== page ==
Optimal adaptations to thin-capitalisation rules : the case of the Norwegian petroleum sector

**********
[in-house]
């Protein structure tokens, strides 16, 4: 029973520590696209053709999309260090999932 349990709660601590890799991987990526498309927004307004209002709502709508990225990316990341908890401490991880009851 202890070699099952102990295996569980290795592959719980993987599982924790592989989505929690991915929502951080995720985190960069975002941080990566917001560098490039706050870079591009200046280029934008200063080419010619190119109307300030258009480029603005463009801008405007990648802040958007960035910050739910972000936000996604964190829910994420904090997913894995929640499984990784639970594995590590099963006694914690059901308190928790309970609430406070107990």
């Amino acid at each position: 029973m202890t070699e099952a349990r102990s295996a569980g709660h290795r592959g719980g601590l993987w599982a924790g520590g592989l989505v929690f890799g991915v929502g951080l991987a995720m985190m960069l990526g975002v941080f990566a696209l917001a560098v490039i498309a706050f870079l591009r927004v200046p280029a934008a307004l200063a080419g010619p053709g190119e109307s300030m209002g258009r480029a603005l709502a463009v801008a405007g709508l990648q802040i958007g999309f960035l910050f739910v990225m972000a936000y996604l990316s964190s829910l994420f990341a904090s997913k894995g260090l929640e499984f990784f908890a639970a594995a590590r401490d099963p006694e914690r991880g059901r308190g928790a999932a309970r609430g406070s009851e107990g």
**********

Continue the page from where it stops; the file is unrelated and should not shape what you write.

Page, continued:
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The high marginal tax rate of 78 per cent in the Norwegian petroleum sector gives the petroleum companies a strong incentive to finance themselves by both external and internal debt. This can lead to situations where the companies are financed largely by debt relative to equity, also referred to as thin capitalisation. Because the interest expense on debt is tax deductible, extensive use of debt reduces the petroleum companies’ taxable income substantially. As the tax from the petroleum sector accounts for over half of the Norwegian State’s total revenue from the petroleum sector, different rules have over time been put in place to reduce the problem of thin capitalisation. There have been three different thin-capitalisation rule regimes with the first one being introduced in 1994. In this thesis, we elaborate on the three regimes and develop three corresponding theoretical models that describe the petroleum companies’ optimal capital structure under each regime. We find that under the 1994 regime, the derived optimal capital structure implied that all companies should have a debt-to-asset ratio of at least the defined threshold using both external and internal debt. After the introduction of the second regime in 2002, we find that petroleum companies should have either the same capital structure as under the 1994 regime, or decrease leverage to below the threshold if the net gain of exceeding the threshold was insufficiently large. Finally, we find that under the current 2007 regime, the optimal capital structure is qualitatively similar, but not equal, to the 2002 regime. In the last part of the thesis, we present some empirical observations showing that the total-debt-to-asset ratio has increased significantly since 1993 and converges to 90 per cent by 2007. In addition, there has been a drastic increase in the use of internal debt since 2005.